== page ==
Firstly, age does matter when come to acquiring another language  as biology plays a role. Apparently babies are born with a head start on language. 
Secondly, declining testosterone also affects our rate of speech, word retrieval and fluency.
The author writes that language acquisition is ‘ directly affected by the levels of both dopamine and acetylcholine, neurotransmitters that play critical roles in the brain in everything from cognition to emotion and that , like testosterone, decline with age.’

William Alexander, at fifty–seven , an unrepentant Francophile, was well into ‘what politely referred to as late middle age’ and yet he persevered. His memoir is funny, insightful and informative about linguistics research, Noam Chomsky's grammar theories and the difficulties baby boomers  face in learning a new language, 

Here is how his memoir begins:
Last night I dreamt I was French.
This mainly involved sipping absinthe at the window of a dark, chilly cafĂ© , wrapped in a long scarf that reached the floor, legs crossed, Camus in one hand and a hand-rolled cigarette in the other. I don’t remember speaking French in the dream, and just as well, for in real life I once grandly pronounced in a Parisian restaurant, “ I’ll have the ham in newspaper, and my son will have my daughter.”’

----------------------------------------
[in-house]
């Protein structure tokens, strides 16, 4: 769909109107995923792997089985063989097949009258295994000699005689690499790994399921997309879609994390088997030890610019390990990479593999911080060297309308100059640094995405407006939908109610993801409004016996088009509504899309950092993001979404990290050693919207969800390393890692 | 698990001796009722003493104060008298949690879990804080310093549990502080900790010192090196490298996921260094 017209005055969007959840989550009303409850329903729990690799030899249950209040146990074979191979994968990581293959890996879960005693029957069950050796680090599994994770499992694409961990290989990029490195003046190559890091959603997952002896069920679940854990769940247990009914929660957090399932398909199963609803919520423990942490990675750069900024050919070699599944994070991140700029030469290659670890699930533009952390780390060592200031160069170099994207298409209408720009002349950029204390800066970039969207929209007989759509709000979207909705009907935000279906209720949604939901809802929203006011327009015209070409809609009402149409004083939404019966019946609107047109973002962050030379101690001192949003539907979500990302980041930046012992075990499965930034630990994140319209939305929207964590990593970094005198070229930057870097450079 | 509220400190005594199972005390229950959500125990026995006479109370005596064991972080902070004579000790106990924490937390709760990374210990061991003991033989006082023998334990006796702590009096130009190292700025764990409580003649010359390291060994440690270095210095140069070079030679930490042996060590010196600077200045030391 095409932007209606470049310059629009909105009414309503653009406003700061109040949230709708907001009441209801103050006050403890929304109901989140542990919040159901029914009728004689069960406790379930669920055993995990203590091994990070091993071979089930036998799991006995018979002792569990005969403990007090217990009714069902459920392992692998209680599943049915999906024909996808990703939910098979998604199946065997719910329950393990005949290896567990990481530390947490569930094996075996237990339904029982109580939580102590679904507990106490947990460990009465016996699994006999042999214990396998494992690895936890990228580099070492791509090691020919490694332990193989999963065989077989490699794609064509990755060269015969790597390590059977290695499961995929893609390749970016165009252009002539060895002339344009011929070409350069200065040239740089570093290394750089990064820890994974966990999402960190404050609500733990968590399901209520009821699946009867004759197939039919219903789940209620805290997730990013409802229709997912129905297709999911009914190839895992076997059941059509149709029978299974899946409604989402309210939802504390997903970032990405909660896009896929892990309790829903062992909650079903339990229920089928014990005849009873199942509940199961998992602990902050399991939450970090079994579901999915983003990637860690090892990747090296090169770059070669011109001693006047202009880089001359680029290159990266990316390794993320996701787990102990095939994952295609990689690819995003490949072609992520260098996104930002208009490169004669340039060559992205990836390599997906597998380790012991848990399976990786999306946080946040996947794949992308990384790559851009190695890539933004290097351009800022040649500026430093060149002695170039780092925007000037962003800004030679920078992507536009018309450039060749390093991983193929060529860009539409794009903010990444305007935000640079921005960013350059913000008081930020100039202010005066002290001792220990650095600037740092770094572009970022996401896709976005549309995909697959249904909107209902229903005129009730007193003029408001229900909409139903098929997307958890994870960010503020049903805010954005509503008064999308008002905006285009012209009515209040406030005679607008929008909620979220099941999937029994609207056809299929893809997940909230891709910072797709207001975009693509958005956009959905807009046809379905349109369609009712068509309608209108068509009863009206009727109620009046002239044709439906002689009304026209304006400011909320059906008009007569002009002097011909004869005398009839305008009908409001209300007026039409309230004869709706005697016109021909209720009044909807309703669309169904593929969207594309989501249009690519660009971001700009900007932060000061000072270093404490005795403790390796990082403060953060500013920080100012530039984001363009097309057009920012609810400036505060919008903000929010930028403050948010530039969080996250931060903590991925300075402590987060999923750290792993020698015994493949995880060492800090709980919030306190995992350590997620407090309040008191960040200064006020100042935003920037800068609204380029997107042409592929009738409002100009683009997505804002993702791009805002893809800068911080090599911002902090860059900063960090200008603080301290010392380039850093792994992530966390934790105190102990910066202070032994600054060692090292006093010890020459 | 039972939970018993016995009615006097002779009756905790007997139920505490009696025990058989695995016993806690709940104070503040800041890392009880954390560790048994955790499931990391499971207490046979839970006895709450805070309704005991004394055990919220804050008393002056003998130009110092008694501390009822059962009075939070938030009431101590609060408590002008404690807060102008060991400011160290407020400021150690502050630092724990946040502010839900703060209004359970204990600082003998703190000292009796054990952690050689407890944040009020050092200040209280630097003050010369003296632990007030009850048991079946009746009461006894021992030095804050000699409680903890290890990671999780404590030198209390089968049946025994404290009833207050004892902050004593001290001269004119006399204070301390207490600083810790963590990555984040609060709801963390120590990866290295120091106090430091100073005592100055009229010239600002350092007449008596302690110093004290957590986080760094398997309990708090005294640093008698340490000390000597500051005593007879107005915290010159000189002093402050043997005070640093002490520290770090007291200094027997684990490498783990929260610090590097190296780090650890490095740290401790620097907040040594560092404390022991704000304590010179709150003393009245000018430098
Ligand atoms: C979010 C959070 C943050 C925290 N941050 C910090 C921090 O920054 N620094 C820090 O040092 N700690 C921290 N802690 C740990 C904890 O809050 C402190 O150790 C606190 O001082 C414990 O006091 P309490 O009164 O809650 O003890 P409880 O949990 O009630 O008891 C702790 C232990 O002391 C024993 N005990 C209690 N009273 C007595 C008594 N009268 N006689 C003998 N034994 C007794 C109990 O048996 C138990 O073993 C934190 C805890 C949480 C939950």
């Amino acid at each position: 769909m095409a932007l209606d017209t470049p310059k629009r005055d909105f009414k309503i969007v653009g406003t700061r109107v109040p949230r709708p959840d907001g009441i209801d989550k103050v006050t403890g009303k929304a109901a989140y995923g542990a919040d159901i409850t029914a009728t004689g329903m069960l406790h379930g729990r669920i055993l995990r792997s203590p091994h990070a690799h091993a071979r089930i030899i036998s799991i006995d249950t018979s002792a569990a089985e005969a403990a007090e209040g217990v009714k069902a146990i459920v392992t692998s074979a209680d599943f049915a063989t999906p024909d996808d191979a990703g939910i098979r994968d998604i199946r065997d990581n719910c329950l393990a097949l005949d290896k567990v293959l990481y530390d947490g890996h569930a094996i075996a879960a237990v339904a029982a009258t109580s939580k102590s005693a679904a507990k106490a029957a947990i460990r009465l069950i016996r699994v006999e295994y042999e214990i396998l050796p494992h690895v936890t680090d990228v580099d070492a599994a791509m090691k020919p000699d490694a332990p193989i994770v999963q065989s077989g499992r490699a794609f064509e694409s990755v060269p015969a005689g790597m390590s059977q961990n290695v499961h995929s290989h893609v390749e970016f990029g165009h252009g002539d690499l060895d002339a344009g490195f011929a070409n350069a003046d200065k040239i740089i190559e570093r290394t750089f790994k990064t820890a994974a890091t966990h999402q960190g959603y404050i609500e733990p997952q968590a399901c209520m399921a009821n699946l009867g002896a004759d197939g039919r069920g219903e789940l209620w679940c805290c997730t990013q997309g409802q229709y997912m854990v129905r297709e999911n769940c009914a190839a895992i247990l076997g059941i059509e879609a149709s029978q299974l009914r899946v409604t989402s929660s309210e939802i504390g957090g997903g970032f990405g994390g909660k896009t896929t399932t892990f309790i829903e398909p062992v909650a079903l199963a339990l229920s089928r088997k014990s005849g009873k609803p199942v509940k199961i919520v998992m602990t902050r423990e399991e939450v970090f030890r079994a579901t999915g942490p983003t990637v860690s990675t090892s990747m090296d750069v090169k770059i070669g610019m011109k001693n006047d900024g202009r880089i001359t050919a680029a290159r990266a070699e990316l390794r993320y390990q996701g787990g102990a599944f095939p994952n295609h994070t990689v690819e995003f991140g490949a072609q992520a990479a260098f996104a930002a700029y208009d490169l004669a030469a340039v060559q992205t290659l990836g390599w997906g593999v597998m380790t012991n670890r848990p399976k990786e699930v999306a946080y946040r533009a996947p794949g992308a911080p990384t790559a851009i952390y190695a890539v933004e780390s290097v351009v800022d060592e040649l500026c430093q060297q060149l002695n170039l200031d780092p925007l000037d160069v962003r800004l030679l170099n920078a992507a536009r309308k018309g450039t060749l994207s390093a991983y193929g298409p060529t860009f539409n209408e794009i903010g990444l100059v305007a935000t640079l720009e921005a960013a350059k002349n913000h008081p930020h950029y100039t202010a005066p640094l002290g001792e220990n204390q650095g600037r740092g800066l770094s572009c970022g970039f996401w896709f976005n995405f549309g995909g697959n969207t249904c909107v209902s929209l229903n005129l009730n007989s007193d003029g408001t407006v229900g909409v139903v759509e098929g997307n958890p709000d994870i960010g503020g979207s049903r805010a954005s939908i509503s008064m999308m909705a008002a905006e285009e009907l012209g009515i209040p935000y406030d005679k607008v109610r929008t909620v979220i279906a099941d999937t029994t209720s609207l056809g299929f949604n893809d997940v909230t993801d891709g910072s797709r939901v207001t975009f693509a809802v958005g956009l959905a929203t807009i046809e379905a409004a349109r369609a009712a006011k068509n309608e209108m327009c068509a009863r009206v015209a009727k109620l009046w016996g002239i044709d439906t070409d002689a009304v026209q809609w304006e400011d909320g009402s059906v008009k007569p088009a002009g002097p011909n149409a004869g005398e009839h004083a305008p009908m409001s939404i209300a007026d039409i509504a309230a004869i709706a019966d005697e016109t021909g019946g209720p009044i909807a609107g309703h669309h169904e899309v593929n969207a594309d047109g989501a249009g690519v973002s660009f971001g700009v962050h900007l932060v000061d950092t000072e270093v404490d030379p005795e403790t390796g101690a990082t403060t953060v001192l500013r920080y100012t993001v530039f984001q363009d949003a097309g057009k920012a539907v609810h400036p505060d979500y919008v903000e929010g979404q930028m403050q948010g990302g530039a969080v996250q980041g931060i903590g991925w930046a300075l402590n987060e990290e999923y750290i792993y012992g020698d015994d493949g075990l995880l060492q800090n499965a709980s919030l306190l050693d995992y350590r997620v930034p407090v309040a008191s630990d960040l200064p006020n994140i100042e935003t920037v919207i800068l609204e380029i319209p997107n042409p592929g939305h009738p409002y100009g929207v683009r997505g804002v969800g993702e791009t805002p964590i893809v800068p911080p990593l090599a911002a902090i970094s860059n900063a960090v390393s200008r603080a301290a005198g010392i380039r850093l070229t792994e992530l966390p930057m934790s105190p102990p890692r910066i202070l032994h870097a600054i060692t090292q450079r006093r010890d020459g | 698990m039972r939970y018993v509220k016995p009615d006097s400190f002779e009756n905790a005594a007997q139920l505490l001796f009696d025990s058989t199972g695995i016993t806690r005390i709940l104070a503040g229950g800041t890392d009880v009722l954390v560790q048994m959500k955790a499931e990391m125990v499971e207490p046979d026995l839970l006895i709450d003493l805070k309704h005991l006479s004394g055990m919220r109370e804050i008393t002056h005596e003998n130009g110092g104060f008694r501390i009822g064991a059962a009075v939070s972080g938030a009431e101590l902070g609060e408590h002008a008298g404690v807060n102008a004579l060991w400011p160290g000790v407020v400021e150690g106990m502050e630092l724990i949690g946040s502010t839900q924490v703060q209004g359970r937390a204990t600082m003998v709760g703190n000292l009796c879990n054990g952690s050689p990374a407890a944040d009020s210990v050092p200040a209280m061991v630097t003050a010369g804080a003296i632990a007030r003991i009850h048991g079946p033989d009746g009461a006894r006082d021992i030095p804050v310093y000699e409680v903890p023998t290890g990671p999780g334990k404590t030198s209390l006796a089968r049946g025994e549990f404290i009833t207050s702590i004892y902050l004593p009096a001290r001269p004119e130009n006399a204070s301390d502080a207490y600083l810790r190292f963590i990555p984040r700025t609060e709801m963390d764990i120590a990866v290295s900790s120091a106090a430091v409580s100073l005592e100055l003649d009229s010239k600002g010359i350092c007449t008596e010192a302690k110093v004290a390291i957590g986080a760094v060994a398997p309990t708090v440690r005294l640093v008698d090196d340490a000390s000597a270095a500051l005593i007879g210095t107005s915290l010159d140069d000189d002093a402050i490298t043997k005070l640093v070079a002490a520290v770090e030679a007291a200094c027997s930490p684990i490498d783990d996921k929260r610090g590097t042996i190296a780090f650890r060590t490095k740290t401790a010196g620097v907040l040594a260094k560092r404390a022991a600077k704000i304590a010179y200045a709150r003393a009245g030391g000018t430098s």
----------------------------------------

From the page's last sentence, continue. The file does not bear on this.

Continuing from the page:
William Alexander dropped French after his sophomore year and fell in love with France after spending several months backpacking throughout Europe at age twenty-two. When his love for France took root,  he decided to bury the ghost of Madam D--- , his French teacher in high school and started learning to speak the French language in his late middle age.

William Alexander wants to be French and he has such an inexplicable affinity for all things French that he wonders if he was French in a former life. But he also writes this: The world has changed greatly since France ruled during the Enlightenment, but one thing hasn’t changed : language follows economic power. Thus I may love French, but when I have grandchildren, and they’re ready to study a foreign language, I‘m going to advise them to learn Mandarin Chinese.

William Alexander agonized about the usage of vous and tu in French. When you first meet someone, you generally address each other as vous and you change it to tu when you have chatted and become well acquainted with the person.   In his memoir, he has  even drawn up a chart entitled ‘ A Short Guide to Using Vous and Tu’. There is also a recipe for Julia Child's croissants adapted by him for the 21st century home. When his wife, Anne a physician gets home, she asks if it was a lot of work making  croissants, he replies, "About as easy as learning French." 
She takes a bite. " Oh, God, these are good! Let's do this every Sunday!"

Reading Flirting with French motivates me to continue learning the language and the memoir is transcendental in reminding me that  baby boomers can still acquire a new language . Courage!!click


Wednesday, April 12, 2017

The Past is Read Only


The Rocks, Sydney